So in short there are three basic parts, a digital file, printing file and printing material.

  1. Digital file: it basically instructs the printer what and how an object needs to be created. The object is sliced and every dimension is described with great accuracy. This file is then uploaded into the printer.
  2. Printing machine: it replicates the layers that are described in the digital file. The machines employ nozzles or lasers to lay down these materials and then allows it to set or cure over the time.
  3. Printing material: the printer extrudes the printing material. Typically the object is made of single material, but it can also be made with different substances. ABS plastic is the most common one. Use of silver, gold, ceramic materials is also there.

Pros of 3D printing

  • Create complex design
  • Customize each and every item
  • No need for tools and mould, so lower fixed costs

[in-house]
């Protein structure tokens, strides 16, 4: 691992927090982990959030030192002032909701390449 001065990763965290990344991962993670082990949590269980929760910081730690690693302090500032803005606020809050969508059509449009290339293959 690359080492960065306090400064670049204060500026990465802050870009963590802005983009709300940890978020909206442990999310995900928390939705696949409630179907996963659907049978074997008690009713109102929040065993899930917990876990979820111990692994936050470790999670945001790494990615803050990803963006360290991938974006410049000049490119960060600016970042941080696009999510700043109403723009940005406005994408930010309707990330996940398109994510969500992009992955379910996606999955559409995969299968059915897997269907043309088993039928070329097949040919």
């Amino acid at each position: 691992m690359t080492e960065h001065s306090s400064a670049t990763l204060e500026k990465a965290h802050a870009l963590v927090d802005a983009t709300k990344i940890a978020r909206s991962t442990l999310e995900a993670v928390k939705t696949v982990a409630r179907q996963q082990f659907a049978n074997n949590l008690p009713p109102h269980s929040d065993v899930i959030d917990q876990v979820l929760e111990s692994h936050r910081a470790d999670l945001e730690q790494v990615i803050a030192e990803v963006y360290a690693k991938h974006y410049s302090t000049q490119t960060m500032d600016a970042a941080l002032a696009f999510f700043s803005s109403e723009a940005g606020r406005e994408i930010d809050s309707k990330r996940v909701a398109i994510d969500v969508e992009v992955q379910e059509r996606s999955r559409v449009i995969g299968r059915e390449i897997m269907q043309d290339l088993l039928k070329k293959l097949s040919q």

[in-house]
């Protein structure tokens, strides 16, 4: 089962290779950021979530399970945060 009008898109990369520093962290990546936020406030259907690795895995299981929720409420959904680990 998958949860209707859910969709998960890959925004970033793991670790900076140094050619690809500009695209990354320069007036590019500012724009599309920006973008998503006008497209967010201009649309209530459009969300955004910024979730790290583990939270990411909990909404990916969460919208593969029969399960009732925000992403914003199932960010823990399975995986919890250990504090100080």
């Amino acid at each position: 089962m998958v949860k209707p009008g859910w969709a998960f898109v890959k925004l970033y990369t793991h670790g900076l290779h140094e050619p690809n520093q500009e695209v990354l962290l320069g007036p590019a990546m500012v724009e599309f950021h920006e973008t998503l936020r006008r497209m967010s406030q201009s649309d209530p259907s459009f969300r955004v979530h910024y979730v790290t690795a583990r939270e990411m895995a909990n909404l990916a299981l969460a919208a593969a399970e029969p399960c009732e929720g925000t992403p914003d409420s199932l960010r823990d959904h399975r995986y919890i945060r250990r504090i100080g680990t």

• Less wastage
  • It offers great speed and ease of prototyping and is a faster technique in comparison

Cons of 3D printing

  • Higher cost
  • Less material choices
  • It offers limited strength and endurance

Materials used for 3D printing:

The material suitable for this process depends on its use.

The materials include

  • Plastic
  • Nylon
  • Fibre reinforced nylon
  • ABS ( Acrylonitrile Butadiene Styrene)
  • Industrial metals

Fibre reinforced nylon

It is used where high strength is required. Materials include carbon, fibreglass, etc. It allows optimization for the print in accordance with its strength, stiffness, weight and temperature resistance.

Strengths:

  • Engineering parts
  • Structural parts
  • Fixtures and toolings
  • Customized end products

Limitation:

  • Small parts with intricate details